The Occult in Art (1990) - Owen S. Rackleff [Amazon.com] [FR] [DE] [UK]
See also: fantastic - fantasy - fantastique - occult - grotesque - grotesque art - art
[...] Meanwhile, some Visionaries eluded the currents and fashions of painting in their own times, giving rise to such anachronistic 'Adam figures' as Goya - his solipsistic murals painted onto the walls of 'the house of the deaf man'; the unending vistas and landscapes of John Martin; Böcklin's Isle of the Dead; Fuseli's theatrical compositions; the light-infused etchings of Gustave Doré and - towering above them all - William Blake with his watercolours or etchings of the Ancient of Days, the Book of Job, the Last Judgement, and more - all accomplished with little or no recognition. -- http://visionaryrevue.com/webtext/longman1.html [Jun 2005]
See also: fantastic art - fantasy - fantastique - occult - grotesque - grotesque art
2005, Jun 07; 23:24 ::: Melodrama
At the Theater (The Melodrama) (c. 1860-64) - Honoré Daumier
unidentified painting illustrating 'lightweight' theatre
See also: music - drama - melodrama - theatre
2005, Jun 07; 21:15 ::: Douglas Sirk (1897 - 1987)
still from a Douglas Sirk film
image sourced here.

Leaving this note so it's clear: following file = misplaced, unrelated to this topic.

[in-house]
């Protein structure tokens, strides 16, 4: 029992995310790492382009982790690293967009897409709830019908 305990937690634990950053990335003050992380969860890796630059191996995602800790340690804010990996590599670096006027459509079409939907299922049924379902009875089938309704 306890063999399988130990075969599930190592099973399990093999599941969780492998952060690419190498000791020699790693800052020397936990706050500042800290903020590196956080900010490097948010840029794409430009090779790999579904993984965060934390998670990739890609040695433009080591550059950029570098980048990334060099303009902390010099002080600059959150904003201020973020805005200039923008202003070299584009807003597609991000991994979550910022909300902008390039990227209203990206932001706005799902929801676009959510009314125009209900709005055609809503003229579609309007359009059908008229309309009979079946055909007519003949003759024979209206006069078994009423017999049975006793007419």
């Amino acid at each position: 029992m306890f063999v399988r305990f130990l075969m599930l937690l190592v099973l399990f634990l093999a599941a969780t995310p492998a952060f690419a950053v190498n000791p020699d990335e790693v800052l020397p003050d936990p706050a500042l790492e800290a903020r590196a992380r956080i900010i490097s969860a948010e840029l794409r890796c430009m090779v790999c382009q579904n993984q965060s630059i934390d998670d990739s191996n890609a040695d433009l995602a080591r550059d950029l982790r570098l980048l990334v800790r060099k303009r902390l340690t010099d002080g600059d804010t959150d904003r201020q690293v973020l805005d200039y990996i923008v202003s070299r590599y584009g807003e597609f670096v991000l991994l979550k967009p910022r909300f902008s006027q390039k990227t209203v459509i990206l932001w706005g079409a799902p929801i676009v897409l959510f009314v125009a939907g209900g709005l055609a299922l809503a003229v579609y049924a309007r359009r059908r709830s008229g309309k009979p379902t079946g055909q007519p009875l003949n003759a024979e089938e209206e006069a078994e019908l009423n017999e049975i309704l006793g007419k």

This is our first issue dedicated to a single director. Douglas Sirk was the logical choice. While not exactly a household word himself, some of his films were among the most famous of their time: Magnificent Obsession, Written on the Wind, Imitation of Life. Primarily dismissed as "women's pictures" or "melodramas" hardly a reasonable approach these and other Sirk films have withstood the test of time and are finally beginning to receive the attention due them. Some of Sirk's films are masterpieces of form, but even his worst films have something to recommend them. Perhaps sooner than we think we'll see TV Guide refer to Imitation of Life not as "a weepy" but as "one of Douglas Sirk's masterpieces." --Gary Morris via http://www.brightlightsfilm.com/48/sirkintro.htm [Jun 2005]
Douglas Sirk (April 26, 1897 – January 14, 1987) was a German-born film director most well known for his work in Hollywood in the 1950s.
Hans Detlef Sierck was born in Hamburg, Germany and spread his education over three universities. He started his career in 1922 in the theatre of the Weimar Republic, including the direction of an early production of The Threepenny Opera. He joined UFA (Universum Film AG) in 1934, but left Germany in 1937. On arrival in the United States, he soon changed his Germanic name. By 1942 he was in Hollywood, directing the stridently anti-Nazi Hitler's Madman.